CA2128820A1 - Rapidly disintegrating pharmaceutical dosage form and process for preparation thereof - Google Patents

Rapidly disintegrating pharmaceutical dosage form and process for preparation thereof

Info

Publication number
CA2128820A1
CA2128820A1 CA 2128820 CA2128820A CA2128820A1 CA 2128820 A1 CA2128820 A1 CA 2128820A1 CA 2128820 CA2128820 CA 2128820 CA 2128820 A CA2128820 A CA 2128820A CA 2128820 A1 CA2128820 A1 CA 2128820A1
Authority
CA
Canada
Prior art keywords
group consisting
process
dosage form
pharmaceutical
selected
Prior art date
Legal status (The legal status is an assumption and is not a legal conclusion. Google has not performed a legal analysis and makes no representation as to the accuracy of the status listed.)
Abandoned
Application number
CA 2128820
Other languages
French (fr)
Inventor
Walter G. Gowan, Jr.
Current Assignee (The listed assignees may be inaccurate. Google has not performed a legal analysis and makes no representation or warranty as to the accuracy of the list.)
Johnson and Johnson Consumer Inc
Original Assignee
Johnson and Johnson Consumer Inc
Priority date (The priority date is an assumption and is not a legal conclusion. Google has not performed a legal analysis and makes no representation as to the accuracy of the date listed.)
Filing date
Publication date
Family has litigation
Priority to US9780693A priority Critical
Priority to US08/097,806 priority
Application filed by Johnson and Johnson Consumer Inc filed Critical Johnson and Johnson Consumer Inc
Publication of CA2128820A1 publication Critical patent/CA2128820A1/en
First worldwide family litigation filed litigation Critical https://patents.darts-ip.com/?family=22265213&utm_source=google_patent&utm_medium=platform_link&utm_campaign=public_patent_search&patent=CA2128820(A1) "Global patent litigation dataset” by Darts-ip is licensed under a Creative Commons Attribution 4.0 International License.
Application status is Abandoned legal-status Critical

Links

Classifications

    • AHUMAN NECESSITIES
    • A61MEDICAL OR VETERINARY SCIENCE; HYGIENE
    • A61KPREPARATIONS FOR MEDICAL, DENTAL, OR TOILET PURPOSES
    • A61K9/00Medicinal preparations characterised by special physical form
    • A61K9/0012Galenical forms characterised by the site of application
    • A61K9/0053Mouth and digestive tract, i.e. intraoral and peroral administration
    • A61K9/0056Mouth soluble or dispersible forms; Suckable, eatable, chewable coherent forms; Forms rapidly disintegrating in the mouth; Lozenges; Lollipops; Bite capsules; Baked products; Baits or other oral forms for animals
    • AHUMAN NECESSITIES
    • A61MEDICAL OR VETERINARY SCIENCE; HYGIENE
    • A61KPREPARATIONS FOR MEDICAL, DENTAL, OR TOILET PURPOSES
    • A61K9/00Medicinal preparations characterised by special physical form
    • A61K9/20Pills, tablets, discs, rods
    • A61K9/2072Pills, tablets, discs, rods characterised by shape, structure or size; Tablets with holes, special break lines or identification marks; Partially coated tablets; Disintegrating flat shaped forms
    • A61K9/2077Tablets comprising drug-containing microparticles in a substantial amount of supporting matrix; Multiparticulate tablets
    • A61K9/2081Tablets comprising drug-containing microparticles in a substantial amount of supporting matrix; Multiparticulate tablets with microcapsules or coated microparticles according to A61K9/50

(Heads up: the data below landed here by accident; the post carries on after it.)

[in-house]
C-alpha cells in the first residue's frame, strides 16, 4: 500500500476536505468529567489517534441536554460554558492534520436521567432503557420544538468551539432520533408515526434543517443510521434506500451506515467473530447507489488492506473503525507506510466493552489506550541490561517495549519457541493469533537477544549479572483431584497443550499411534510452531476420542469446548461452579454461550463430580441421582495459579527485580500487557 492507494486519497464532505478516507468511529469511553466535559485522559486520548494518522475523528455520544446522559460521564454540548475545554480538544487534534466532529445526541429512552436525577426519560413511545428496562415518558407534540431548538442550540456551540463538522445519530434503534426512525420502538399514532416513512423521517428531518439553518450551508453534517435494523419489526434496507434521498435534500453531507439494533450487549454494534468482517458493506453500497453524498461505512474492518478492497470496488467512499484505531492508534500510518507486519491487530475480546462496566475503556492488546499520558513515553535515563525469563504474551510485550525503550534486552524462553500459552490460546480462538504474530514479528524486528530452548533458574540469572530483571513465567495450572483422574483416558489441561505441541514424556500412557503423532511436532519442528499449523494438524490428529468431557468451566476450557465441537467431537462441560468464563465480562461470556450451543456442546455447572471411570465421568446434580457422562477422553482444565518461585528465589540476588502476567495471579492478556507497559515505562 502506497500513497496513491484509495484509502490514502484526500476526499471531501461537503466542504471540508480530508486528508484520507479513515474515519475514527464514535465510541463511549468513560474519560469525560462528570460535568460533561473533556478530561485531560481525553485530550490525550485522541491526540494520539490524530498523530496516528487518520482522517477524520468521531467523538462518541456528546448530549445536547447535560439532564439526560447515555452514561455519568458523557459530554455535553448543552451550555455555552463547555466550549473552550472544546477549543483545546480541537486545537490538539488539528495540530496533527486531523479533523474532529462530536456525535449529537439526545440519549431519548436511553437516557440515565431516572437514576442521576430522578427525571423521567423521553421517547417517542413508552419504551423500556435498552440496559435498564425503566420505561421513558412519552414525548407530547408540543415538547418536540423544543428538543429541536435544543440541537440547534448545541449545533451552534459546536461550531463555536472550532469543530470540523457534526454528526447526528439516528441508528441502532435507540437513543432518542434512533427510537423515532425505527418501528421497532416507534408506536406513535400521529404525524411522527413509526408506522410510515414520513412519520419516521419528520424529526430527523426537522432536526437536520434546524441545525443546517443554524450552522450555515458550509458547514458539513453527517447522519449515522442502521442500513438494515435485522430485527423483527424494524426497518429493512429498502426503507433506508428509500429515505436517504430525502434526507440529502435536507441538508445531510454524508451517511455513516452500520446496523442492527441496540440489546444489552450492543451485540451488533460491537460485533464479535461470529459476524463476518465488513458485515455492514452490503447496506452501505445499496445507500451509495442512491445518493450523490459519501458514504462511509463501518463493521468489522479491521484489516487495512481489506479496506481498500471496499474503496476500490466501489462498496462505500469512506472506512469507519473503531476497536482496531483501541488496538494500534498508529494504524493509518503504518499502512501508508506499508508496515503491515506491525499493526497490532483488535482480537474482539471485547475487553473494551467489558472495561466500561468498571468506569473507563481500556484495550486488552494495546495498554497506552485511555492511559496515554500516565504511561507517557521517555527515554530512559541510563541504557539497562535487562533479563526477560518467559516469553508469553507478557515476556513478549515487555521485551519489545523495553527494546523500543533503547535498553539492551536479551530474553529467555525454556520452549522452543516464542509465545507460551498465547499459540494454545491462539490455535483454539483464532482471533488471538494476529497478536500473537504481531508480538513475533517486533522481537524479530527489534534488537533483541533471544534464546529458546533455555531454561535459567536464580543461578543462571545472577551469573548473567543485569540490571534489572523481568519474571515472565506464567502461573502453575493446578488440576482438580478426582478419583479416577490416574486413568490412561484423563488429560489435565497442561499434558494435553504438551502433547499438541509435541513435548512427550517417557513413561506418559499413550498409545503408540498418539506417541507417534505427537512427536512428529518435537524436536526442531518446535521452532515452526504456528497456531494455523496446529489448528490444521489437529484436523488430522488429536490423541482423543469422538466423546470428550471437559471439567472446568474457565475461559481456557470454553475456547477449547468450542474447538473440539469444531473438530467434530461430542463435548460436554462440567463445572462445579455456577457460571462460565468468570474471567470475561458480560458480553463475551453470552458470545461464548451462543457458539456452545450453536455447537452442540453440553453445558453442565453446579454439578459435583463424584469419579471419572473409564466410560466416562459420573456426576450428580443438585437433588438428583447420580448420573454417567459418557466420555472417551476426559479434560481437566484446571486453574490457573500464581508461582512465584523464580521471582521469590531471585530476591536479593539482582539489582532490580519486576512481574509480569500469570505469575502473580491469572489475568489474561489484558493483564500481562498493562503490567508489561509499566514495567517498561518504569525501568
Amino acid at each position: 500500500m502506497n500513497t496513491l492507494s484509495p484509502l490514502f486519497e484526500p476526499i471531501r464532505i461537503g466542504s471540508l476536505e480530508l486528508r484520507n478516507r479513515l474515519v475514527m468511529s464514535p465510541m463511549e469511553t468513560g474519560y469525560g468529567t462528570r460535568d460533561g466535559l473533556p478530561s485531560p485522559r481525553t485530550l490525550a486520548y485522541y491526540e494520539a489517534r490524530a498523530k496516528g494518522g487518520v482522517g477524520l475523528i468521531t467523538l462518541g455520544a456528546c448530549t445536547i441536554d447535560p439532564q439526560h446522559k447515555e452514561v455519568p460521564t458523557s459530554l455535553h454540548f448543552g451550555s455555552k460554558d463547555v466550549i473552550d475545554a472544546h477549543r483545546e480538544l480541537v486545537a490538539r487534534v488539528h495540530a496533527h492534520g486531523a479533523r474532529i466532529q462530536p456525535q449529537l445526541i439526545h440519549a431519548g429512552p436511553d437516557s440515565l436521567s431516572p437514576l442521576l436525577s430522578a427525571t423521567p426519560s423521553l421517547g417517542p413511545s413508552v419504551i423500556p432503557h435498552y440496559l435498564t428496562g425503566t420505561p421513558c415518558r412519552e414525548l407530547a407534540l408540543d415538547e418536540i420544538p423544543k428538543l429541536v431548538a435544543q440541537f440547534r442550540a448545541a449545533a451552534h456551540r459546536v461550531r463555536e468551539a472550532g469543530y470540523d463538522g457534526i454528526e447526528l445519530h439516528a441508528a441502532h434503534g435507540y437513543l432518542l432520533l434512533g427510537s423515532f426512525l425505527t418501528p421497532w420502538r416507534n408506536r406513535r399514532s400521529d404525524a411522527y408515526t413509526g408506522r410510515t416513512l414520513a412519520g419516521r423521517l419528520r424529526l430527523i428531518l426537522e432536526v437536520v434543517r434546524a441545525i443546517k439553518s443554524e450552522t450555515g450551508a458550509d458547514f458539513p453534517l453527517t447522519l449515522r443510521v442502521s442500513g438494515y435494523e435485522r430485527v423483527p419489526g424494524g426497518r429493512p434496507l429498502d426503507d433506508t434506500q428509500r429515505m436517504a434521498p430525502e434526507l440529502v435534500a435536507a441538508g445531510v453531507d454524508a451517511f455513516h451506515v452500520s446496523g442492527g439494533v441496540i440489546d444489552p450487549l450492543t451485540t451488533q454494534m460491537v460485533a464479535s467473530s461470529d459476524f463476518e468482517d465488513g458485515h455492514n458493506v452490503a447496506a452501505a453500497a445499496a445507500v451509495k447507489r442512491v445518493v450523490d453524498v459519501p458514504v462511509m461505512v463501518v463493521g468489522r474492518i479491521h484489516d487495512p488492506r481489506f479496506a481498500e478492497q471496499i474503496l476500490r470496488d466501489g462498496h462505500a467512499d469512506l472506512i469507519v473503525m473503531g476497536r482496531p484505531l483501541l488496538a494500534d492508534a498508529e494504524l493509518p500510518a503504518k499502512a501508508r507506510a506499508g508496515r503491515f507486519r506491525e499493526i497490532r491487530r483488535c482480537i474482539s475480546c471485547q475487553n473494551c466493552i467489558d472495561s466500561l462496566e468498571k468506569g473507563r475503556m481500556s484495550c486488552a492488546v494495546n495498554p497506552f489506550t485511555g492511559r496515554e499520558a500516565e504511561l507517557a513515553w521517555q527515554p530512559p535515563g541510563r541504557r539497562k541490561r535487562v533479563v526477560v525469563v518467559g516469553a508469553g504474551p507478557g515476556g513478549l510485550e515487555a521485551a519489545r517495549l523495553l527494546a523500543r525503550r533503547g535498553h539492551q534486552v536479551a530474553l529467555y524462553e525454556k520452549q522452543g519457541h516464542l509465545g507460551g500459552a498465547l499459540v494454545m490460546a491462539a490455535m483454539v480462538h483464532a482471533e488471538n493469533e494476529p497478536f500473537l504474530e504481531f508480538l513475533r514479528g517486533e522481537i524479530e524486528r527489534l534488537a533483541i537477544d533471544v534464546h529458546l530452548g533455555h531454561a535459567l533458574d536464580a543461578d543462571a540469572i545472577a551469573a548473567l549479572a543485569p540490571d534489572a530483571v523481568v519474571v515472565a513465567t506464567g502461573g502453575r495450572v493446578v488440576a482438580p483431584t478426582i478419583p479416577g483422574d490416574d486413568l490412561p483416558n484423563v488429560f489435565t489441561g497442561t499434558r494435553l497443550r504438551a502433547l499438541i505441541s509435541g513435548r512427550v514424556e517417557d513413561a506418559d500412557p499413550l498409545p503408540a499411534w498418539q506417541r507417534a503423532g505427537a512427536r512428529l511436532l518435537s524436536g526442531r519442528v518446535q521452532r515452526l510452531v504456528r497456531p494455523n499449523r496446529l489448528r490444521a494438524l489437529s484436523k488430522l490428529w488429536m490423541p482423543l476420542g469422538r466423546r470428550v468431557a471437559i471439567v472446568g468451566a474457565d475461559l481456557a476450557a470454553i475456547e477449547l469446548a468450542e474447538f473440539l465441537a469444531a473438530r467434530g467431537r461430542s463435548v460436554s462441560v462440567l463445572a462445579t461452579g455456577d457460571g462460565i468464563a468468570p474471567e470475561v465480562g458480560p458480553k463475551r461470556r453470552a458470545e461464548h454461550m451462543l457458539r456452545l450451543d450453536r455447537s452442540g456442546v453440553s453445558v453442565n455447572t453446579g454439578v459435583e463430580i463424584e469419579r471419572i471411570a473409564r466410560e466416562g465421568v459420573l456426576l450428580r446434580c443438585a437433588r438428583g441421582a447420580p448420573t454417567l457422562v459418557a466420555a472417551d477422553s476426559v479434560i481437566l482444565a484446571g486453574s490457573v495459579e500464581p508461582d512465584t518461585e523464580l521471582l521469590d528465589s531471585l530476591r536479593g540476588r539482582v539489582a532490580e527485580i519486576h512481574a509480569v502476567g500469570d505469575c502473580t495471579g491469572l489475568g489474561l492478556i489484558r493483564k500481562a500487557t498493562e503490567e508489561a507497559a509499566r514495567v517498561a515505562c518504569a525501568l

Abstract

ABSTRACT

The present invention relates to a compressed pharma-ceutical dosage form containing pharmaceutical particles coated with a taste-masking composition, a water-dis-integratable, compressible carbohydrate and a binder.
These components are dry blended and compressed into a dosage form, such as a tablet, having a hardness suffi-cient to cause the carbohydrate to disintegrate within 30 seconds after oral administration, thereby allowing the coated particles to be swallowed.

Description

212~820 RAPIDLY DISINTEGRATING P~ARMACEUTICAL DOSAGE FORM
AND PROCESS FOR PREP~RATION THEREOF

S FIELD OF THE INVENTION

The present invention relates to a rapidly disinte-grating pharmaceutical dosage form containing coated pharmaceutical particles and to a process for preparing such dosage forms.

BACRGROUND OF T~E INVENTION

Rapidly disintegrating or dissolving pharmaceutical dosage forms are available for human patients who have difficulty swallowing conventional tablets or capsules, and for the sublingual and buccal administration of drugs.

Freeze-dried or lyophilized dosage forms are general-ly known to rapidly dissolve or disintegrate in the mouth.These forms consist of a porous matrix of a water-soluble or water-dispersible carrier material which is impregnated with a unit dose of the pharmaceutical active. These dosage forms are prepared by first adding the pharmaceuti-cal active to a solution comprising the carrier materialand a suitable solvent, typically water. The resulting composition is then subjected to a freeze drying procedure whereby the solvent sublimes under a high vacuum.

While freeze-dried dosage forms dissolve rapidly, they must be manufactured on expensive lyophilization equipment. Further, these dosage forms have generally only been used with water-insoluble actives that are relatively tasteless, because they disintegrate in the MCP-97 Express Mail Cer. #TB15~74Y~58 --Mailed: July 27, 1993 -~ 21288~0 mouth, rather than being swallowed as in the case of conventional tablets and capsules.

Water-soluble drugs are generally avoided in freeze-dried dosage forms because of the dissolution of the drug in the mouth, which results in a bitter or otherwise objectionable taste. Further problems can arise when water-soluble drugs are used because of the formation of eutectic mixtures, which lower the freezing point of the formulation, resulting in incomplete frçezing or melting during the freeze-drying process. This phenomenon results in product loss.